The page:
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Posted In: Legal Process Improvement, Legal Project Management

Simon Says Mobilize Your Lawyers with an LPM Dream

Gotta love Simon Sinek. We do. Not only because he’s a great storyteller, but also because of the relevance of his stories to LPM. In both part 1 and part 2 of the series, we talked about Sinek’s take on the golden circle, a diagram that helps identify your market strategy and positioning, among other things.

For many law firms, the story goes something like this:

  • What: We are a first-class boutique law firm.
  • How: We have an impressive group of lawyers from the best law schools operating in a collegial environment.
  • Why: We deliver top-quality legal services to our world-class clients.

It’s a familiar tale that appears on scores of websites, company brochures, and in pitches. The words are oft-repeated in beauty contests and inscribed on business cards. Yet, no matter how true these words may be, they are uninspiring and fail to differentiate one law firm from another.

So what happens when you add Legal Project Management to your positioning? LPM now becomes part of your how. It involves a more efficient and effective way to deliver services. But does it change anything from a marketing perspective? If, as most businesses do, your unique selling proposition begins with what, LPM adds nothing at first blush. You are still a first-class boutique law firm in good company.

What happens if you do as Simon says? Sinek, author of the book “Start with Why: How Great Leaders Inspire Everyone to Take Action,” advises businesses to turn the golden circle inside out and lead with why. So from above, we have: We deliver top-quality legal services to our world-class clients. Does this change when you incorporate LPM? Of course it does. You are now a first-class law firm that is committed to delivering legal services with the benefits that clients demand. You could stop right there and be ahead of the pack. But there’s more.

LPM challenges the status quo. It facilitates a better, more effective way of providing legal services. It challenges the traditional ways of law firms. Of course, it’s easier said than implemented. But, it’s not such a hard sell to your clients, at all. It’s what they’re asking for.

But what about your lawyers? Are they eager to make LPM a success?

Have a Dream

One of the most inspiring speeches of all times was Martin Luther King’s “I Have a Dream” speech. There are many theories as to why MLK was able to mobilize some of the largest civil rights events of all time, including the 1963 March on Washington. He didn’t have a PR agency behind him. He wasn’t the only great orator of the day. He certainly didn’t have 70 million followers on the not-yet-envisioned social media. But he did have a dream.

According to Sinek, some of King’s ideas weren’t even very good. But that didn’t really matter. As Sinek reminds us, not once did King say, “I have a plan.” He didn’t need one. Because the speech that galvanized the movement was about a dream. Who can nitpick a dream? Anything is possible. King was selling his conviction in the absolute beauty of a better future for everyone. He had a dream. Never mind the details.

If you’re out there trying to garner support for an LPM plan, good luck. It’s nearly impossible to gain traction behind some PowerPoint documents and a Gantt chart. Lay out a vision and now you’re talkin.’ That vision starts with establishing the business case for LPM in the first place. You have undoubtedly thought it through already. But is the messaging around what you do or why you do it?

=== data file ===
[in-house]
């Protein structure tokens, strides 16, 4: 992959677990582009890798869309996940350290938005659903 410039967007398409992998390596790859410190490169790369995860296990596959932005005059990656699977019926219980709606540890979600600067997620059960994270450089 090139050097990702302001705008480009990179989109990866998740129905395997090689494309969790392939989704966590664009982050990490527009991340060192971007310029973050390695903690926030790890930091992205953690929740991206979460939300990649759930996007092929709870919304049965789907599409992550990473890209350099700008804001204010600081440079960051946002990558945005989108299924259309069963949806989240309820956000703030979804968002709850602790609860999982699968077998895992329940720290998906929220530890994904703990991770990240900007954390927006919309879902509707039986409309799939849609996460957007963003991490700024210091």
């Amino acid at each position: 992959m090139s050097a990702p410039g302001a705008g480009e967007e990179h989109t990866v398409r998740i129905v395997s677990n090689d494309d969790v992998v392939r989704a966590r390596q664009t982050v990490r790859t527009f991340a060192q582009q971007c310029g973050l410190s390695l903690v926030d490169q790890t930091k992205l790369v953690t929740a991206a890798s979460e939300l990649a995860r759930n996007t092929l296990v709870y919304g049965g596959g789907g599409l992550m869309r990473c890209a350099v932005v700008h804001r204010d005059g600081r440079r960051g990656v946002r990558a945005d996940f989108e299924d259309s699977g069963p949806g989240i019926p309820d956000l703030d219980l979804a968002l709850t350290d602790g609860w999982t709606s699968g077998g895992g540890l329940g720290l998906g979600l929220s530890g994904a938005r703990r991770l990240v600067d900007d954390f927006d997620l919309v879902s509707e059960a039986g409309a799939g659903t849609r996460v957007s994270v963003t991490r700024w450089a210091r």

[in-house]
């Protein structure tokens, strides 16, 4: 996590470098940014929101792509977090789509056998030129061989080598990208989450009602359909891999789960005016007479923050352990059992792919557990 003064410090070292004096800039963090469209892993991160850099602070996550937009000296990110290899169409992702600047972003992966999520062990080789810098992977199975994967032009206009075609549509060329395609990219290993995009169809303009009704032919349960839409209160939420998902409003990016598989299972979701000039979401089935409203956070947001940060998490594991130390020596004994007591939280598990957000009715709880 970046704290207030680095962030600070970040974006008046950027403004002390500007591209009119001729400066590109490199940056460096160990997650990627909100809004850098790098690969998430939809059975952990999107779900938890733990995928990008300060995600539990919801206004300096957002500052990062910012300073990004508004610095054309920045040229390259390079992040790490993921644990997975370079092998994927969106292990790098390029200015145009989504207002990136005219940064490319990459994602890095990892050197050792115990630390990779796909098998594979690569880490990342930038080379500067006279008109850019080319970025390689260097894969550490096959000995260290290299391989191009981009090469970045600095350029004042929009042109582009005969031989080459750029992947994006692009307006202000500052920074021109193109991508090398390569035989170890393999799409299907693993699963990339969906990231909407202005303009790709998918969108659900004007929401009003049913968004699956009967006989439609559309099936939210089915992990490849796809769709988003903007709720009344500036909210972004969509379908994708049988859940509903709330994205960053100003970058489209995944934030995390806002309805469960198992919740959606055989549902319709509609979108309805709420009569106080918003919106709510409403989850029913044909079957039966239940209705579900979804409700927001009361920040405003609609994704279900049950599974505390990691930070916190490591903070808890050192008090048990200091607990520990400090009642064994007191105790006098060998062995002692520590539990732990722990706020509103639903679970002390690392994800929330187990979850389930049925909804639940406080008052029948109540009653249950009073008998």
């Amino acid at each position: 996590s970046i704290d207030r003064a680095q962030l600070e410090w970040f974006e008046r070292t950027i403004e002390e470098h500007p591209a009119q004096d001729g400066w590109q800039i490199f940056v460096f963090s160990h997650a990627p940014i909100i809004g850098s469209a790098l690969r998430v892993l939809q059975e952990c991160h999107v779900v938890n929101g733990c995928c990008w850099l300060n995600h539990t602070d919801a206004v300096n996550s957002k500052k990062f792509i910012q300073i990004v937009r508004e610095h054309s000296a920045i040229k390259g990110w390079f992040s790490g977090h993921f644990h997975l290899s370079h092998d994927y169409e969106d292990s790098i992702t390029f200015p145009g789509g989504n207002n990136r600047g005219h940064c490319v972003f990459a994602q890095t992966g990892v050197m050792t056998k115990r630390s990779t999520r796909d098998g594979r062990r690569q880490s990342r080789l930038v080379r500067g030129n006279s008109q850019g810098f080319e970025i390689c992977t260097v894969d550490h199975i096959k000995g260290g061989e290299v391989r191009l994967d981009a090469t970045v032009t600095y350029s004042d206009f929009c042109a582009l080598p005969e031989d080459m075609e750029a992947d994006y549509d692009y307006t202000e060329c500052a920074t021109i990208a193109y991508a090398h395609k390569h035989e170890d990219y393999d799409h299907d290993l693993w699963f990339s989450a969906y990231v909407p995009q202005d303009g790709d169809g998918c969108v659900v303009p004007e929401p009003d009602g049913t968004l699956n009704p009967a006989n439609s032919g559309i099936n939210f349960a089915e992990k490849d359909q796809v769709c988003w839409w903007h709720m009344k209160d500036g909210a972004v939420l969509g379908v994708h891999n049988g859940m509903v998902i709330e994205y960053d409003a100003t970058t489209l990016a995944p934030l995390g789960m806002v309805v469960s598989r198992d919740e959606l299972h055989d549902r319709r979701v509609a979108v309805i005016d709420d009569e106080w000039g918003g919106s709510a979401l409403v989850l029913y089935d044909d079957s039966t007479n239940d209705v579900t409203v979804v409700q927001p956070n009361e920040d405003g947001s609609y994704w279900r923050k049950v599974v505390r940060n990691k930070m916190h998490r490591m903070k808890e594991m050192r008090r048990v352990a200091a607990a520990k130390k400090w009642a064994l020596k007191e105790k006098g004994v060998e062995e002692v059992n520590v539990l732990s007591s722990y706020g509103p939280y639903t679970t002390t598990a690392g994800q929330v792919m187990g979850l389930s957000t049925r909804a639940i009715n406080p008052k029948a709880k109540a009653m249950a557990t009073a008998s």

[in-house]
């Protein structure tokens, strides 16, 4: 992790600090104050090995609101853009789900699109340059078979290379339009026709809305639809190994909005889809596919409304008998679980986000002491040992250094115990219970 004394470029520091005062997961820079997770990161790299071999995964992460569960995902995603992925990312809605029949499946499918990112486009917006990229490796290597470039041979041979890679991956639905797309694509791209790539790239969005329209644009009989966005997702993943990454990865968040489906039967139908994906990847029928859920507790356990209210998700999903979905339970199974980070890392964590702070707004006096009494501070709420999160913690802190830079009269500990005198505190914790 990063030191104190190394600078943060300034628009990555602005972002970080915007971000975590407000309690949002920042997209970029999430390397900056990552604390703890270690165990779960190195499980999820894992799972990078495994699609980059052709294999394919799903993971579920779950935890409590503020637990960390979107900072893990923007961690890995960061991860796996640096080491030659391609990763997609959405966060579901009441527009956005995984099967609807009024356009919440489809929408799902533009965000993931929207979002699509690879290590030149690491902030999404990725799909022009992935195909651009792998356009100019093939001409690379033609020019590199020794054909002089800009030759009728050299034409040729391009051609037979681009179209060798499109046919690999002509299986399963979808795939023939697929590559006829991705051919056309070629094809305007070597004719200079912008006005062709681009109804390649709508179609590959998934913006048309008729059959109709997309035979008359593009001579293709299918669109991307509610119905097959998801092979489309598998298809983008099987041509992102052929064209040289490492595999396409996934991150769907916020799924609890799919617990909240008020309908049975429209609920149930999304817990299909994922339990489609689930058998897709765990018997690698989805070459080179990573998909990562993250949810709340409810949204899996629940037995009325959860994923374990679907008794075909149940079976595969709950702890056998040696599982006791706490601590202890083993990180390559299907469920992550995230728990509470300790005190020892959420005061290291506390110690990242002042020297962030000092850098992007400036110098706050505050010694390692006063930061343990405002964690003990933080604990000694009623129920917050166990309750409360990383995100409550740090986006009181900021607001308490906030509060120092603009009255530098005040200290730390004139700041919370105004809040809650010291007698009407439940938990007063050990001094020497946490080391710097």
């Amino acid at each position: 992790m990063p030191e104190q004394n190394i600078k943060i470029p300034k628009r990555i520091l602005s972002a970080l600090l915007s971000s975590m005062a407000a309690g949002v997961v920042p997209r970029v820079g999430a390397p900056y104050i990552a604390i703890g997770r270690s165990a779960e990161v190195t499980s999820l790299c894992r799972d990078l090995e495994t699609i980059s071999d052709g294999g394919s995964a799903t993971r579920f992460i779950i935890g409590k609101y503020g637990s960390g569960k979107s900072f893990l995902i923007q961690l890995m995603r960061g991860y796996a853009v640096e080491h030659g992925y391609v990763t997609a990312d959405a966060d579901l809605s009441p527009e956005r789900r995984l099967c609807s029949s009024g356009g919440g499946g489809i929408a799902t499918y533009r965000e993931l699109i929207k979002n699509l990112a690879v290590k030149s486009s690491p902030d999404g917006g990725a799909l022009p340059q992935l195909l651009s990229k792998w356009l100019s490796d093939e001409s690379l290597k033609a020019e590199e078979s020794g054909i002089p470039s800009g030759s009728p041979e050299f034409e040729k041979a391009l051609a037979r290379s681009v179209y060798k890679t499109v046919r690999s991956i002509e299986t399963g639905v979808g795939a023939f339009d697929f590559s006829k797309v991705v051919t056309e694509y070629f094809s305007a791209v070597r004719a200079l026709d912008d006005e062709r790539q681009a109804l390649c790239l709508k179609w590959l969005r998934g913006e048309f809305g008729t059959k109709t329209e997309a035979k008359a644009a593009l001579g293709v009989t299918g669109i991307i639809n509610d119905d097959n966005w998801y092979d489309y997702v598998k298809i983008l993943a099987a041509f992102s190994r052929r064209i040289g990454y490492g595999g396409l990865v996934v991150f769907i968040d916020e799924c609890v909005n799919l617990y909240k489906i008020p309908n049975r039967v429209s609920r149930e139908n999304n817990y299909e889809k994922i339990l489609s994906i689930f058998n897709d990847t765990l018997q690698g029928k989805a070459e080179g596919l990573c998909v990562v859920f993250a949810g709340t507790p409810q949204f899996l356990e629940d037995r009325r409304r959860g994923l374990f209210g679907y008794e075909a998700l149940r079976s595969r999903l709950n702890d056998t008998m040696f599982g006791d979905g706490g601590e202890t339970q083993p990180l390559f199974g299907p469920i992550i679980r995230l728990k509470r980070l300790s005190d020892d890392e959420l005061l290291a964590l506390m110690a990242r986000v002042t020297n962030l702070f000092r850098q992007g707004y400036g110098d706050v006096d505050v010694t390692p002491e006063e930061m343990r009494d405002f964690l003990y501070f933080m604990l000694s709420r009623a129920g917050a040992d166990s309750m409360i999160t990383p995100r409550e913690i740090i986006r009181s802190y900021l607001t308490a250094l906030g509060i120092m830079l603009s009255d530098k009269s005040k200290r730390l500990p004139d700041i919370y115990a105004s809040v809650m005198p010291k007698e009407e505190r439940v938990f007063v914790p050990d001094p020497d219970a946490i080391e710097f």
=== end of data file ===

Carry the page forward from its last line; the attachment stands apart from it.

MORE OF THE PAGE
In all honesty, not too many lawyers respond to the need for process improvement, streamlining the workflow, or even saving the firm money. They may be more interested in having ultimate control over their day and spending less time on adminis-trivia.

Engage Your Lawyers

So how do you lead your LPM initiative? Tap into that heart-mind connection that puts a fire in the belly. Keeping in mind Sinek’s inside-out golden circle, here’s how your what-how-why marketing approach can help.

Redefine what you do. 

Yes, you want to continue to deliver top-quality legal services to your clients, but you also want to do it in a way that provides value and meets their needs. If you don’t give them the transparency and better control over the process that they demand, they will go elsewhere. Again, the what isn’t simply a navel-gazing exercise. It’s about value as perceived by the client.

Clearly explain how

LPM can get extremely detailed but don’t let your messages get lost in the weeds. Your phase one implementation should be simple, easy to understand, and provide demonstrable benefits right now that will allow you to gain traction beyond the early adopters.

Adjust your why

LPM provides a framework for getting the work done. It should also provide benefits that matter. When you fail to identify and then deliver on the benefits that people care about, you become TiVo, Palm, Sony Betamax and others. Arguably, these technologies were superior to the competition. But they did not win because they failed to tap into the emotions that turn lookie-loos into purchasers.

Lead with why

There will always be a reason why a plan can’t work in this environment, with these lawyers, in this practice, etc. To avoid the naysaying, you’ll need to inspire a cadre of professionals who proselytize the cause. People will shred your plan to pieces unless they buy into the overall vision.

Figure out the compelling dream and run with it. Never mind the plan. You’ll need one, it is project management, but that’s not what you lead with.

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